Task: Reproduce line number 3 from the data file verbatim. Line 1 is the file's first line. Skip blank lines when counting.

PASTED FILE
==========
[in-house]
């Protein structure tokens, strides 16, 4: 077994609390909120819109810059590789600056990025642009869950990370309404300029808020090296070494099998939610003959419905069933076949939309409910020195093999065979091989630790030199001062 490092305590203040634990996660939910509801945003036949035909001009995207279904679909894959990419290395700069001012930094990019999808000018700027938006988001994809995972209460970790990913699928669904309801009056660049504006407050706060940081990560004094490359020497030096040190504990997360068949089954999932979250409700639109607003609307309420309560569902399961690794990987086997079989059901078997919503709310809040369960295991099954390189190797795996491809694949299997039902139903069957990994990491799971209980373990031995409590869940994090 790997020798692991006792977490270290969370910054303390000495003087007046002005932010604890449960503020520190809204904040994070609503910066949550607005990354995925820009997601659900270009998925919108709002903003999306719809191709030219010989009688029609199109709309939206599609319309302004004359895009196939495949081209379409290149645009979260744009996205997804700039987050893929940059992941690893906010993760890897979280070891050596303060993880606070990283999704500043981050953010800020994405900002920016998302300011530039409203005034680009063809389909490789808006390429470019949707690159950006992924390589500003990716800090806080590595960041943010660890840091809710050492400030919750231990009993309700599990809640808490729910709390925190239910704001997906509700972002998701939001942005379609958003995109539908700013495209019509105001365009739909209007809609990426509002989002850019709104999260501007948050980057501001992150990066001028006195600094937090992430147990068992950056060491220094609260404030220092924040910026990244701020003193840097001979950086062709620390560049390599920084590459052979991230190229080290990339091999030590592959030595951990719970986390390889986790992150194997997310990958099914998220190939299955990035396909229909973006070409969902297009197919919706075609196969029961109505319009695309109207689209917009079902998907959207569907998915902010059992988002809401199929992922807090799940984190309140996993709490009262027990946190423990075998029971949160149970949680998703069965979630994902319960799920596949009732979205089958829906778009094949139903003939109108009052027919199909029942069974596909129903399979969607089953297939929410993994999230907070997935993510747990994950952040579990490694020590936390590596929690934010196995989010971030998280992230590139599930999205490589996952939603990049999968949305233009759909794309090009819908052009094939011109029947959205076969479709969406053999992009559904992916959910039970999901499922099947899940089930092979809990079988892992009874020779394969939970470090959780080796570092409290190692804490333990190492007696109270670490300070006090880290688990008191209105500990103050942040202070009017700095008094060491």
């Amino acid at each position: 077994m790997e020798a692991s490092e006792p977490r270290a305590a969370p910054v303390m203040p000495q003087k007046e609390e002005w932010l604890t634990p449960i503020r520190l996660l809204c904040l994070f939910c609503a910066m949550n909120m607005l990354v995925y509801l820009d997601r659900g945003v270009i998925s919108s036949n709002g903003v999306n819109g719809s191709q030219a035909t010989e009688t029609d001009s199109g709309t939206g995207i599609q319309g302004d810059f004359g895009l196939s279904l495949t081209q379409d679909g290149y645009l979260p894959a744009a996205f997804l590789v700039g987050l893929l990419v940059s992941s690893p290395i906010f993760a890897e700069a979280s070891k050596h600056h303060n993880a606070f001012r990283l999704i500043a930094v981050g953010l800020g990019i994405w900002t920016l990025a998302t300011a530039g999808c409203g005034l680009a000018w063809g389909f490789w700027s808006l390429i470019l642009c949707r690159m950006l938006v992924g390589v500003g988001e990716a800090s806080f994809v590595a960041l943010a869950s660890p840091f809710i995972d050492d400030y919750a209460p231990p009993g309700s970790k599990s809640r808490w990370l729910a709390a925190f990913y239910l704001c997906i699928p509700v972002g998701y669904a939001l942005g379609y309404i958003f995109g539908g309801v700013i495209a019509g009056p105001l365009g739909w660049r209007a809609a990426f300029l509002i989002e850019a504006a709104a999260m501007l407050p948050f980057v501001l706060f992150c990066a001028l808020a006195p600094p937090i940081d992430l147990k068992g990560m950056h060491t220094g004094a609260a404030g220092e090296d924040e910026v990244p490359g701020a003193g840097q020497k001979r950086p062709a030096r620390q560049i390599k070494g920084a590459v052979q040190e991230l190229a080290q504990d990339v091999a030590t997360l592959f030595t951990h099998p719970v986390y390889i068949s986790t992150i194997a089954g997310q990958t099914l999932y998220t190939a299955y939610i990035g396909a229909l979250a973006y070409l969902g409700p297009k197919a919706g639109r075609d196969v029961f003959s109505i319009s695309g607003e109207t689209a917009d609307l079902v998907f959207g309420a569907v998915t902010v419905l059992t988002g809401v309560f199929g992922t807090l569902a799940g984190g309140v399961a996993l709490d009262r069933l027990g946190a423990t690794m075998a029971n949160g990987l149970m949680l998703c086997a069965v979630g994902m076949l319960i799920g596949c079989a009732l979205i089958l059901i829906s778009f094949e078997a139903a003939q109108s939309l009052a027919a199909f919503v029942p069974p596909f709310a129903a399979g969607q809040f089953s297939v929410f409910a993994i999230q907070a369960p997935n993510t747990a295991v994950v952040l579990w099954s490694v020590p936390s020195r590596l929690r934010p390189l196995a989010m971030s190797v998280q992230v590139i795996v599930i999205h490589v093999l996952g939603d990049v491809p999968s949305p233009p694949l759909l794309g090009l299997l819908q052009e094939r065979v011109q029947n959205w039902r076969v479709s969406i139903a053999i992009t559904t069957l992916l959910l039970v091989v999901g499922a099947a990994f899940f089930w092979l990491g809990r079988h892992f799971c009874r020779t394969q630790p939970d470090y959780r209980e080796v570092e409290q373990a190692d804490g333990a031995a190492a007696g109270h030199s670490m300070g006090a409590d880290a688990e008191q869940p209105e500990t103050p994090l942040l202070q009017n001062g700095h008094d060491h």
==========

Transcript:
């Amino acid at each position: 077994m790997e020798a692991s490092e006792p977490r270290a305590a969370p910054v303390m203040p000495q003087k007046e609390e002005w932010l604890t634990p449960i503020r520190l996660l809204c904040l994070f939910c609503a910066m949550n909120m607005l990354v995925y509801l820009d997601r659900g945003v270009i998925s919108s036949n709002g903003v999306n819109g719809s191709q030219a035909t010989e009688t029609d001009s199109g709309t939206g995207i599609q319309g302004d810059f004359g895009l196939s279904l495949t081209q379409d679909g290149y645009l979260p894959a744009a996205f997804l590789v700039g987050l893929l990419v940059s992941s690893p290395i906010f993760a890897e700069a979280s070891k050596h600056h303060n993880a606070f001012r990283l999704i500043a930094v981050g953010l800020g990019i994405w900002t920016l990025a998302t300011a530039g999808c409203g005034l680009a000018w063809g389909f490789w700027s808006l390429i470019l642009c949707r690159m950006l938006v992924g390589v500003g988001e990716a800090s806080f994809v590595a960041l943010a869950s660890p840091f809710i995972d050492d400030y919750a209460p231990p009993g309700s970790k599990s809640r808490w990370l729910a709390a925190f990913y239910l704001c997906i699928p509700v972002g998701y669904a939001l942005g379609y309404i958003f995109g539908g309801v700013i495209a019509g009056p105001l365009g739909w660049r209007a809609a990426f300029l509002i989002e850019a504006a709104a999260m501007l407050p948050f980057v501001l706060f992150c990066a001028l808020a006195p600094p937090i940081d992430l147990k068992g990560m950056h060491t220094g004094a609260a404030g220092e090296d924040e910026v990244p490359g701020a003193g840097q020497k001979r950086p062709a030096r620390q560049i390599k070494g920084a590459v052979q040190e991230l190229a080290q504990d990339v091999a030590t997360l592959f030595t951990h099998p719970v986390y390889i068949s986790t992150i194997a089954g997310q990958t099914l999932y998220t190939a299955y939610i990035g396909a229909l979250a973006y070409l969902g409700p297009k197919a919706g639109r075609d196969v029961f003959s109505i319009s695309g607003e109207t689209a917009d609307l079902v998907f959207g309420a569907v998915t902010v419905l059992t988002g809401v309560f199929g992922t807090l569902a799940g984190g309140v399961a996993l709490d009262r069933l027990g946190a423990t690794m075998a029971n949160g990987l149970m949680l998703c086997a069965v979630g994902m076949l319960i799920g596949c079989a009732l979205i089958l059901i829906s778009f094949e078997a139903a003939q109108s939309l009052a027919a199909f919503v029942p069974p596909f709310a129903a399979g969607q809040f089953s297939v929410f409910a993994i999230q907070a369960p997935n993510t747990a295991v994950v952040l579990w099954s490694v020590p936390s020195r590596l929690r934010p390189l196995a989010m971030s190797v998280q992230v590139i795996v599930i999205h490589v093999l996952g939603d990049v491809p999968s949305p233009p694949l759909l794309g090009l299997l819908q052009e094939r065979v011109q029947n959205w039902r076969v479709s969406i139903a053999i992009t559904t069957l992916l959910l039970v091989v999901g499922a099947a990994f899940f089930w092979l990491g809990r079988h892992f799971c009874r020779t394969q630790p939970d470090y959780r209980e080796v570092e409290q373990a190692d804490g333990a031995a190492a007696g109270h030199s670490m300070g006090a409590d880290a688990e008191q869940p209105e500990t103050p994090l942040l202070q009017n001062g700095h008094d060491h």